May 2024
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A group of five employees celebrate a woman in the middle as she happily holds a "Best Employee" plaque and a bouquet of flowers.
TD Magazine

Appreciation Consternation

Wednesday, May 1, 2024

Do US employees feel appreciated? It's complicated.

W hen it comes to employee appreciation, there's good news and bad news. The good news is that, according to TalentLMS's recent Appreciation at Work survey of 1,000 American employees, less than a quarter feel unappreciated at work.


The bad news? Sixty-one percent of workers reported not feeling recognized enough. Twenty-eight percent said they either rarely or never receive praise from their managers. Another 33 percent said their work is only "sometimes" recognized.

Furthermore, 59 percent of respondents have never had a supervisor who's appreciated them. The survey results show the need for a change in the employee-supervisor relationship, as 36 percent of employees believe their managers only acknowledge their work through formal evaluations.

That kind of culture can affect engagement, particularly among younger workers. Seventy percent of employees older than 54 believe their supervisors appreciate their work. On the contrary, less than half of workers 24 years old and younger feel recognized.


A 2022 Gallup research report, Generation Disconnected: Data on Gen Z in the Workplace, shows how much recognition can affect engagement. The report reveals that Gen Zers (people born between 1997 and 2012) and millennials (people born between 1981 and 1996) are likelier to be unengaged at work than their older co-workers. Overall, more than half of those groups were not engaged at work. The primary reasons for younger generations' disengagement, per Gallup, were overall stress and burnout.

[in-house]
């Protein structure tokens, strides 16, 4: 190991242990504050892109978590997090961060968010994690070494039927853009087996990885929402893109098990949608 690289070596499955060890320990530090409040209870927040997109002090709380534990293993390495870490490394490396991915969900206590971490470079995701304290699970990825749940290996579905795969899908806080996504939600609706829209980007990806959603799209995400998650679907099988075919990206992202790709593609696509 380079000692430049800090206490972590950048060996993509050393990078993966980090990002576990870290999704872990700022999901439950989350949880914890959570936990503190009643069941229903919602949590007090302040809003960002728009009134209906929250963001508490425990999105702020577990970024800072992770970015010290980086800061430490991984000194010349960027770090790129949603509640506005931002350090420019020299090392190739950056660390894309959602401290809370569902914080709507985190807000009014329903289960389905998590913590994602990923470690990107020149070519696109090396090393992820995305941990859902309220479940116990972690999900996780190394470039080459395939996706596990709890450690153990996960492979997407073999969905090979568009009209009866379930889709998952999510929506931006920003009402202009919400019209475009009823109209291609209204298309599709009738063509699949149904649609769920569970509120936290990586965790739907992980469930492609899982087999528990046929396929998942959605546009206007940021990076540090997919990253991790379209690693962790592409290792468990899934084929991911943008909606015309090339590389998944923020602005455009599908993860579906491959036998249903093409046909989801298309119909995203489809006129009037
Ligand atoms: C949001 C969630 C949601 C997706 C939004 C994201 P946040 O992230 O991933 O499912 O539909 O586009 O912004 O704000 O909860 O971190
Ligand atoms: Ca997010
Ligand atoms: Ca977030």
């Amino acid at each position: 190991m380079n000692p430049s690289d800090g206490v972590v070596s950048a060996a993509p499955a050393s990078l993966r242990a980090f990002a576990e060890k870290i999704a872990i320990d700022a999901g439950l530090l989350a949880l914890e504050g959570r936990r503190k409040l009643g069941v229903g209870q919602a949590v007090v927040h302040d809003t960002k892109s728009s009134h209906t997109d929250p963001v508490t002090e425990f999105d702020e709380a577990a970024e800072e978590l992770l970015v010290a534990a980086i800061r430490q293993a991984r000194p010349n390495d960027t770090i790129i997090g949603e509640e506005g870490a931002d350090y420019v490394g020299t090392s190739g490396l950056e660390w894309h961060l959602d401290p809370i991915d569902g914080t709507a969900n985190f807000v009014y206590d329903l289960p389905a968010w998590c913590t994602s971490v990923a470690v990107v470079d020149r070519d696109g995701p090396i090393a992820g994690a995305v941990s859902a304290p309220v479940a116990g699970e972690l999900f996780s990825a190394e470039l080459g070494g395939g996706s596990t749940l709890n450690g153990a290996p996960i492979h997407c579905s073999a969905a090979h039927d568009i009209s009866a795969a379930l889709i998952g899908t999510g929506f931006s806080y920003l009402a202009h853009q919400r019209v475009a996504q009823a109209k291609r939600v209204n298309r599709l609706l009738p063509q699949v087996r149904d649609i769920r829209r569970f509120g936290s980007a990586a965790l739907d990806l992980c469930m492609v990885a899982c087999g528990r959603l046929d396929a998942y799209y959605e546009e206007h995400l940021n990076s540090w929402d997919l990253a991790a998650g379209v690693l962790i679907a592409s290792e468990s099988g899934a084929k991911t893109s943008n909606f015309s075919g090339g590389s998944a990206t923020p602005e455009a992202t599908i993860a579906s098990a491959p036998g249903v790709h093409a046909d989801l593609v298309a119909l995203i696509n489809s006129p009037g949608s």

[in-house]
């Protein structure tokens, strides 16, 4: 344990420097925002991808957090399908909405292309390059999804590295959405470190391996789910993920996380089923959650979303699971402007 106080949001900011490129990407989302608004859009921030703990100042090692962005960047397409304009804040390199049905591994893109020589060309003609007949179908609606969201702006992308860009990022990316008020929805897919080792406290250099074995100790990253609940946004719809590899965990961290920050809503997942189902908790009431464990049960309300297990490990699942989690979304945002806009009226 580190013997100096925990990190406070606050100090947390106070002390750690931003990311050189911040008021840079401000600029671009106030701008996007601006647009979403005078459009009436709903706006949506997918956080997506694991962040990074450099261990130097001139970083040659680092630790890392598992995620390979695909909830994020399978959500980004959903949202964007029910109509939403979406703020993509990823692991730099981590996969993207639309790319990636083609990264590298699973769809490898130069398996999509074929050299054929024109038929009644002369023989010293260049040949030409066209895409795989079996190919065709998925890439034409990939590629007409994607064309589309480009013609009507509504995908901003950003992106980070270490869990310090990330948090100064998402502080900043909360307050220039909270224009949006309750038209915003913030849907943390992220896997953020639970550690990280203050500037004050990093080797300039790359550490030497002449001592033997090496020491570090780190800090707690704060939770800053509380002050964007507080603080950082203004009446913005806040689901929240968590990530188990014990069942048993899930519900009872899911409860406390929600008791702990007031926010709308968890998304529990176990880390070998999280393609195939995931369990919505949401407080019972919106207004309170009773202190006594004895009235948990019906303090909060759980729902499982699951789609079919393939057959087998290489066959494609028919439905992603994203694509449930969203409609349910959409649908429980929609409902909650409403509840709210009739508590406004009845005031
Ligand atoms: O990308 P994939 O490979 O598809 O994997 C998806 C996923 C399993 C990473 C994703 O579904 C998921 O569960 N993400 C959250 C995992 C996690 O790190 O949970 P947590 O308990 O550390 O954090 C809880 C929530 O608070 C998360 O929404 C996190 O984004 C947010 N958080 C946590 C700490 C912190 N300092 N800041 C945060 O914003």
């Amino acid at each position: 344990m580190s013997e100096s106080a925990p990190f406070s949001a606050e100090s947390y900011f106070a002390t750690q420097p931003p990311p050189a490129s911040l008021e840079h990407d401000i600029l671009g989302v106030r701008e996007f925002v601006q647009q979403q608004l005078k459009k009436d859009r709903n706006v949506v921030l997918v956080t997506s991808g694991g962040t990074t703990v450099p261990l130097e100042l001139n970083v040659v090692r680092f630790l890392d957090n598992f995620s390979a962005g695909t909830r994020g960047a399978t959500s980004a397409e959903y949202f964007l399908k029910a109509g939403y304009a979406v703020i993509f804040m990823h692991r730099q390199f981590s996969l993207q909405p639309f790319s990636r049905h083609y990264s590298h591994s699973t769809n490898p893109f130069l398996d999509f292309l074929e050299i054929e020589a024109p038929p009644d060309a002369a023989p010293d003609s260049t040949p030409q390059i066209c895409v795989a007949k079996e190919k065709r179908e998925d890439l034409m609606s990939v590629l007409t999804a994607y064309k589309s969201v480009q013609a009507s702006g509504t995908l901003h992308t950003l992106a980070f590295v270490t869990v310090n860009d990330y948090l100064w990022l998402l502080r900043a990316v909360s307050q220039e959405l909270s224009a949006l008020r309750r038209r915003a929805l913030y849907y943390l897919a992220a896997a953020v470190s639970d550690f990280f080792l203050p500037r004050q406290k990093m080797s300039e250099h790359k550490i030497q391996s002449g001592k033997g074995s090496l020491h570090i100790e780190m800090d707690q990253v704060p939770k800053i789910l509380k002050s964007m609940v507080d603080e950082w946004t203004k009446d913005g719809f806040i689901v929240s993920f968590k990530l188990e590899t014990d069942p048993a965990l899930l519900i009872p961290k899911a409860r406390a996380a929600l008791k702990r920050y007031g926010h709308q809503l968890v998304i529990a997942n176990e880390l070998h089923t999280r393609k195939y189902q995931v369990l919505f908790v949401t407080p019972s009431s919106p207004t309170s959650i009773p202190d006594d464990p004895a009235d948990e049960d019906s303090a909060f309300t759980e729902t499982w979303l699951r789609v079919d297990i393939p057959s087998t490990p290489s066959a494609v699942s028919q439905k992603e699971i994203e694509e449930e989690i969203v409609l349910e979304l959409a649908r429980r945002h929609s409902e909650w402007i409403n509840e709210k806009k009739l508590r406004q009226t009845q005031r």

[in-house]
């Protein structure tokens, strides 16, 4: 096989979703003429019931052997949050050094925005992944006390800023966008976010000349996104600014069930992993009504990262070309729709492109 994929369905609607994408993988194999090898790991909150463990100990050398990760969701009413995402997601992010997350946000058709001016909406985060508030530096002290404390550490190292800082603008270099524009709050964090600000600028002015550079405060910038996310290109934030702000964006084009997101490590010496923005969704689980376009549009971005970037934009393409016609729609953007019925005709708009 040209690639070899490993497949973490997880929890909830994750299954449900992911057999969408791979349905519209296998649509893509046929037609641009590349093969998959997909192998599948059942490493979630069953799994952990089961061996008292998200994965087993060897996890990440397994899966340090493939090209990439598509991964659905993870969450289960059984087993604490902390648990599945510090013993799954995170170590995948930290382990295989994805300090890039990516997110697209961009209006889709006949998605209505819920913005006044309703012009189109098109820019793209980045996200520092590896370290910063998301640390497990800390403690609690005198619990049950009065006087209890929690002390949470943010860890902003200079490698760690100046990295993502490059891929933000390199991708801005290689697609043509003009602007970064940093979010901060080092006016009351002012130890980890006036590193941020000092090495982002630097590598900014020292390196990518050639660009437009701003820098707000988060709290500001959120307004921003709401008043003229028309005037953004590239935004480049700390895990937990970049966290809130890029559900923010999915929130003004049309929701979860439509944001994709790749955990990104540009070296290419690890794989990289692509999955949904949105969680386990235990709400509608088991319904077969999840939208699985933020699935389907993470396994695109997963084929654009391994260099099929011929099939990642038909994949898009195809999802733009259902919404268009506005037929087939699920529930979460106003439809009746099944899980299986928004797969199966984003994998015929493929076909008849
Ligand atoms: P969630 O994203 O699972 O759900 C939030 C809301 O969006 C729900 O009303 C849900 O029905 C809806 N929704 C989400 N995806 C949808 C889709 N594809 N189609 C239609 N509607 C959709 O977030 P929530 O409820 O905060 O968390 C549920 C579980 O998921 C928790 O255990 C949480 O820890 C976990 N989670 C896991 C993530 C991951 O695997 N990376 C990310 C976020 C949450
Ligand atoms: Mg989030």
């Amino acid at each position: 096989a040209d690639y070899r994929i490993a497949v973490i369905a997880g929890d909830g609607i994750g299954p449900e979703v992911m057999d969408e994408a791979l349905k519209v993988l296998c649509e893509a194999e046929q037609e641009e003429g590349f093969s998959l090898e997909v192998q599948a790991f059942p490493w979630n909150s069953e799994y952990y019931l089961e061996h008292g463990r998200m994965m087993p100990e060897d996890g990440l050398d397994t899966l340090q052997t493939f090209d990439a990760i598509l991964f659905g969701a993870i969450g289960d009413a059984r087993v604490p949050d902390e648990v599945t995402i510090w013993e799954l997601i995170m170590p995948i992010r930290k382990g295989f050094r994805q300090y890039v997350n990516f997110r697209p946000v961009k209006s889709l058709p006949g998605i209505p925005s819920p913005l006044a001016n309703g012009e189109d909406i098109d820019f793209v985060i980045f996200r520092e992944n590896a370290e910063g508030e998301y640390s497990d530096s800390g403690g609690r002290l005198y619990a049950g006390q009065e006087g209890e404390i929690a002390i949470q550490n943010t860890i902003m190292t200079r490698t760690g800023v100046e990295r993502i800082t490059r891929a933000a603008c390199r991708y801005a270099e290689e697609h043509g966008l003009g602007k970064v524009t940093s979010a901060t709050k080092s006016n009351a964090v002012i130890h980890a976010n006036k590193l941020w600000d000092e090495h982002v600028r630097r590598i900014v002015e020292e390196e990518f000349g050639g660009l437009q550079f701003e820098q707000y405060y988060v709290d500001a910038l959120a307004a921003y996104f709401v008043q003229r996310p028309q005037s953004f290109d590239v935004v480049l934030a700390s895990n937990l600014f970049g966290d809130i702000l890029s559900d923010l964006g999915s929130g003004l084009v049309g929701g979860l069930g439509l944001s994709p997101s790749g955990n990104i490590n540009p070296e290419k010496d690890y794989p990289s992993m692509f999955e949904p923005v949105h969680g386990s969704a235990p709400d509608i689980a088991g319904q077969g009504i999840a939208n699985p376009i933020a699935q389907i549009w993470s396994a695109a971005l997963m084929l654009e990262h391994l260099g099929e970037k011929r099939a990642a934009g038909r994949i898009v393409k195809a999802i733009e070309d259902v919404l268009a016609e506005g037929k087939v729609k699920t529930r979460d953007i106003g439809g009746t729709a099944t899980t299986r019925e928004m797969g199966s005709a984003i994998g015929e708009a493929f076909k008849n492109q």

To combat lack of engagement, TalentLMS's research identified ways for employers to show their employees appreciation, such as providing cash bonuses rather than time off or offering training and development opportunities. More than half of respondents said their companies already provide those opportunities. However, 30 percent of employees aren't happy with how employers then show appreciation to individuals for taking advantage of development opportunities.

"These findings point to the need for two things," the report says. "Companies should invest in their employees' professional development. But they also need to follow up by offering recognition of the skills and expertise gained."

About the Author

Bobby Lewis is a writer for ATD; [email protected].

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